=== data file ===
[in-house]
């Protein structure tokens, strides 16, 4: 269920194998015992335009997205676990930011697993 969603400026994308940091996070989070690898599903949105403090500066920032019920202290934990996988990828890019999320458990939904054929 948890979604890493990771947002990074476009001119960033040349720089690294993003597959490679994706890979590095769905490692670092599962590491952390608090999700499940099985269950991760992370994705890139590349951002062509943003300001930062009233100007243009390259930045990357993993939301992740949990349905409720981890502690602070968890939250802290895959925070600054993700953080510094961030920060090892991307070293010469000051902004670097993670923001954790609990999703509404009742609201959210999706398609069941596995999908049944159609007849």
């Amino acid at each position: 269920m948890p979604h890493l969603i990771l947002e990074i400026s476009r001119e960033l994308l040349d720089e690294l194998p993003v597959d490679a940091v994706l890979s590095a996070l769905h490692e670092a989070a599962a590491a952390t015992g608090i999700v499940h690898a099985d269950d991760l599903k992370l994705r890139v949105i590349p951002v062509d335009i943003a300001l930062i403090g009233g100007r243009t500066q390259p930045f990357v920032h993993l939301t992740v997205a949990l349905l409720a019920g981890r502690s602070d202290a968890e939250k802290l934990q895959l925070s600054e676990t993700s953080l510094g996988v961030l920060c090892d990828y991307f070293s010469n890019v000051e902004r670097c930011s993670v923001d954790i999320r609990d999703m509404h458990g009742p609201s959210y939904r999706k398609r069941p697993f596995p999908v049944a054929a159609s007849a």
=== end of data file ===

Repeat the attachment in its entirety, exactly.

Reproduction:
[in-house]
């Protein structure tokens, strides 16, 4: 269920194998015992335009997205676990930011697993 969603400026994308940091996070989070690898599903949105403090500066920032019920202290934990996988990828890019999320458990939904054929 948890979604890493990771947002990074476009001119960033040349720089690294993003597959490679994706890979590095769905490692670092599962590491952390608090999700499940099985269950991760992370994705890139590349951002062509943003300001930062009233100007243009390259930045990357993993939301992740949990349905409720981890502690602070968890939250802290895959925070600054993700953080510094961030920060090892991307070293010469000051902004670097993670923001954790609990999703509404009742609201959210999706398609069941596995999908049944159609007849």
């Amino acid at each position: 269920m948890p979604h890493l969603i990771l947002e990074i400026s476009r001119e960033l994308l040349d720089e690294l194998p993003v597959d490679a940091v994706l890979s590095a996070l769905h490692e670092a989070a599962a590491a952390t015992g608090i999700v499940h690898a099985d269950d991760l599903k992370l994705r890139v949105i590349p951002v062509d335009i943003a300001l930062i403090g009233g100007r243009t500066q390259p930045f990357v920032h993993l939301t992740v997205a949990l349905l409720a019920g981890r502690s602070d202290a968890e939250k802290l934990q895959l925070s600054e676990t993700s953080l510094g996988v961030l920060c090892d990828y991307f070293s010469n890019v000051e902004r670097c930011s993670v923001d954790i999320r609990d999703m509404h458990g009742p609201s959210y939904r999706k398609r069941p697993f596995p999908v049944a054929a159609s007849a």